This is the largest monastery in Cyprus and is also known as The Monastery of Archangel Michael to whom it is dedicated. Alkis and I visited it for the second time last month.
It stands on the road leading from Nicosia to Troodos and it's only a short drive from the quaint village of Pedoulas. The monastery dates back in origin to the late Byzantine period, but it was later rebuilt, first in the 17th century and then in the 18th. It contains the tomb of its founder, Archbishop Nikiforos. Inside there are many restored frescoes, and the icons are a fine example of the Byzantine style.
The most precious of these, that of Blessed Mary, is covered with a plate of gilded silver. Magnificent golden candelabra and lamps hang from the ceiling, and there are many religious relics to be seen. Ancient manuscripts, wooden sculptures and important historical documents relating to the history of the monastery are also kept there.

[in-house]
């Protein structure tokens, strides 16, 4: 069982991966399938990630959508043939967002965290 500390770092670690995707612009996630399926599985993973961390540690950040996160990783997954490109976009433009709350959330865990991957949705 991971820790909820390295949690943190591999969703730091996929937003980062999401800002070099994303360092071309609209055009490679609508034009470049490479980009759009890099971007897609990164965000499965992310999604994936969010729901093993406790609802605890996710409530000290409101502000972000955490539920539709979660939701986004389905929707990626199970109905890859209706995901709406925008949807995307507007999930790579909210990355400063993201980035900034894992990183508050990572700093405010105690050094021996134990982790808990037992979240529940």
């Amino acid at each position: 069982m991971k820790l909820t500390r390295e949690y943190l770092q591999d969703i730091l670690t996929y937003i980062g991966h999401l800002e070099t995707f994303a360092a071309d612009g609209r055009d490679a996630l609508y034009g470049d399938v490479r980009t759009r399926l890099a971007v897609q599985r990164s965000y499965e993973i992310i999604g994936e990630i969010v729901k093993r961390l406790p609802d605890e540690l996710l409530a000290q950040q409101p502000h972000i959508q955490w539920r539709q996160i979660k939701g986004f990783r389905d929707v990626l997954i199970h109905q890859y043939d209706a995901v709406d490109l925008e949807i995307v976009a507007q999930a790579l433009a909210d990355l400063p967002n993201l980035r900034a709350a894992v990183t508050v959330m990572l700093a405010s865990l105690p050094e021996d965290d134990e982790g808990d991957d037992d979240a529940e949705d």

Most monasteries in Cyprus are situated in superb mountain areas with breathtaking views. The Monastery of Kykkos founded in 1080 by Byzantine Emperor Alexios Komnenos is certainly the most famous of all the monasteries of the island and is known throughout the Greek Orthodox world. Located at about 1,200 metres above sea level, Kykkos took its name from the hillside on which it was built. It was granted autonomy by its founder who also donated one of the three surviving icons of Virgin Mary reputed to have been painted by Saint Luke himself. Emperor Komnenos also handed over estates and property to assist in the financial upkeep of the monastery.
It is recorded that in the 14th century 400 monks lived within the monastery. In its 900 years of existence, it has burnt down four times - the last time was in 1813. The icon of Virgin Mary has survived to this day and is now completely covered with silver gilt plate. It is believed to have miraculous rainmaking powers.